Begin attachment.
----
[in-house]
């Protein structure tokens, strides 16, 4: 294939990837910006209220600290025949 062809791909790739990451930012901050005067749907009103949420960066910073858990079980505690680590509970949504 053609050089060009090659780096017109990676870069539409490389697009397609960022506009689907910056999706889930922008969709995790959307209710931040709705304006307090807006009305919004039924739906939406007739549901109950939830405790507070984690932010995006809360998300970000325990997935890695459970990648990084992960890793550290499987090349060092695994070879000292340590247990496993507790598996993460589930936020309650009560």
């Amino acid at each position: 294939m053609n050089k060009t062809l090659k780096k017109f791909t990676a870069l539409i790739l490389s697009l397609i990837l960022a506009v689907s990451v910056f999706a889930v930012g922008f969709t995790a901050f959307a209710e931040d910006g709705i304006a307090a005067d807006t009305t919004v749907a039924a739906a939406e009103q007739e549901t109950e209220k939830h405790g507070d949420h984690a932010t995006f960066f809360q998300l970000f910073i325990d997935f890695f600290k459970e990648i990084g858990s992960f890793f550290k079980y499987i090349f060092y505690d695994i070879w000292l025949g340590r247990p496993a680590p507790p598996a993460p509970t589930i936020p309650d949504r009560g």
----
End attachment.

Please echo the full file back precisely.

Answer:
[in-house]
């Protein structure tokens, strides 16, 4: 294939990837910006209220600290025949 062809791909790739990451930012901050005067749907009103949420960066910073858990079980505690680590509970949504 053609050089060009090659780096017109990676870069539409490389697009397609960022506009689907910056999706889930922008969709995790959307209710931040709705304006307090807006009305919004039924739906939406007739549901109950939830405790507070984690932010995006809360998300970000325990997935890695459970990648990084992960890793550290499987090349060092695994070879000292340590247990496993507790598996993460589930936020309650009560």
């Amino acid at each position: 294939m053609n050089k060009t062809l090659k780096k017109f791909t990676a870069l539409i790739l490389s697009l397609i990837l960022a506009v689907s990451v910056f999706a889930v930012g922008f969709t995790a901050f959307a209710e931040d910006g709705i304006a307090a005067d807006t009305t919004v749907a039924a739906a939406e009103q007739e549901t109950e209220k939830h405790g507070d949420h984690a932010t995006f960066f809360q998300l970000f910073i325990d997935f890695f600290k459970e990648i990084g858990s992960f890793f550290k079980y499987i090349f060092y505690d695994i070879w000292l025949g340590r247990p496993a680590p507790p598996a993460p509970t589930i936020p309650d949504r009560g």